Years ago, we stopped by a building in our...

MORE THAN 15

February 25, 1991

MORE THAN 15 years ago, we stopped by a building in our neighborhood -- not just any old building but the majestic red brick hulk of the old Loyola High School and College adjacent to St. Ignatius Church -- to see how Center Stage was settling in.

Peter W. Culman, then and now the managing director of this magical theatrical enterprise, was racing against a deadline to open what is now the downstairs Pearlstone Theater. Though pressed for time, Peter took us on a quick tour of the premises -- including the cavernous space on the upper floors where school kids once assembled, Jesuit seminarians lived and old ghosts flew in tandem with pigeons.

The place was a mess. Debris, dust and enough pigeon guano to fertilize Carroll County. Yet the most vivid impression was one of SPACE -- vast cubic yardage that yearned for utilization then beyond Center Stage's wildest dreams.

No more. On a return visit just the other day, Culman proudly rushed us through the new Head Theater, the two new rehearsal rooms, the electrical shop, the performers lounge and a dozen other embellishments paid for by his trustees' successful $13 million fund-raising campaign. There's still a lot of clutter around the edges, still a few spaces yet to be utilized, but the fact is that Center Stage is BIG: 102,000 square feet, compared with 45,000 square feet when it first moved to Calvert Street.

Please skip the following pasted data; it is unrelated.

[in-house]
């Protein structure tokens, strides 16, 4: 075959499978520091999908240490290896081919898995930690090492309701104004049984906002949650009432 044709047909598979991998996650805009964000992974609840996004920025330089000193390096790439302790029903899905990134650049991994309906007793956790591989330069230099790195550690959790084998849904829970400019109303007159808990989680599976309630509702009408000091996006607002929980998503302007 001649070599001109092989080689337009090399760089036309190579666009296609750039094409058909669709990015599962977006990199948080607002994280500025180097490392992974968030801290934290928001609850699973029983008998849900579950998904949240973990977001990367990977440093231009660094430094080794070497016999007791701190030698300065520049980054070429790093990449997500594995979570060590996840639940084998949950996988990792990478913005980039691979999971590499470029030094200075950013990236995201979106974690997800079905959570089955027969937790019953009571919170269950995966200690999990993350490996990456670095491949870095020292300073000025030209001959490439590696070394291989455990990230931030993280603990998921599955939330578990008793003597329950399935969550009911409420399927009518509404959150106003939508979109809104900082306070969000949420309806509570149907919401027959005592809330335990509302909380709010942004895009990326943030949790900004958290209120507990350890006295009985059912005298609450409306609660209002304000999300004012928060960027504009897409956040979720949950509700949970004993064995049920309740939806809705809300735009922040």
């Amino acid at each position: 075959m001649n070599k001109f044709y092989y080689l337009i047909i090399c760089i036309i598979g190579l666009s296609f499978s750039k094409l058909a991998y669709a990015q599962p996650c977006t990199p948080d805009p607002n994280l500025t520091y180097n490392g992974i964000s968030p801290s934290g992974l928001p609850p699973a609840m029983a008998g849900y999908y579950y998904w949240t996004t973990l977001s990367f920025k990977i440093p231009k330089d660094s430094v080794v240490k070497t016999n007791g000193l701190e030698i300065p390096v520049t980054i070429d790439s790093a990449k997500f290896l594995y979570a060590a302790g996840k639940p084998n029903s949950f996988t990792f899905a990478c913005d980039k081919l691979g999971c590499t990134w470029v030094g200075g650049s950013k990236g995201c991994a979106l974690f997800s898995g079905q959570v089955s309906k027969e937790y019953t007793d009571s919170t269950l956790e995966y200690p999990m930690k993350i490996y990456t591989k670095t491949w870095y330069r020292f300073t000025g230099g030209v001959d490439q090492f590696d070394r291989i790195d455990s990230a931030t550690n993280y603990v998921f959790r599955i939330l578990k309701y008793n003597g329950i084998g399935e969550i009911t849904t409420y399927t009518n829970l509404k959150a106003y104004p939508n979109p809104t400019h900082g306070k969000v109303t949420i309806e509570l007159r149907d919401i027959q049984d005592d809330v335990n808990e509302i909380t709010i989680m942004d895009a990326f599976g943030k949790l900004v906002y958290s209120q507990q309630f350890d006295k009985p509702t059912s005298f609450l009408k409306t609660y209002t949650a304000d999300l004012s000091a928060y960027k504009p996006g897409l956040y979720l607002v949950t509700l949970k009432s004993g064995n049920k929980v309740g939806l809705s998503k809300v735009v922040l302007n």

The new Head Theater upstairs is, of course, the centerpiece. To give it the necessary vertical dimensions, architects tore out the floor separating the old school auditorium and the school library just under the roof. Then they produced a theater that Culman says is unique -- one in which the configuration of stage and seating can be turned around and convoluted to serve the

purposes of each separate production, thus producing constant new relationships between players and audience.

When the old Center Stage at 11 E. North Ave. burned down on Jan. 10, 1974, there were fears it was dark forever or, heaven forbid, that it would move to the suburbs and become just another dinner theater. Instead, heaven be praised, downtown SPACE in vast abundance was beckoning. The rest is one happy story.

HOW FITTING that filmmaker Barry Levinson's "The Natural" ran on a local television station the night before this town's favorite baseball team opened its spring training camp in Sarasota, Fla.

"The Natural" is the director's homage to old-fashioned baseball and old-fashioned values, with Roy Hobbs (Robert Redford) as the home-run hitting hero.

Will fact now mirror fiction? Will the Orioles embark on their own storybook season, complete with their new "natural" home-run hitter, Glenn Davis? Stay tuned.

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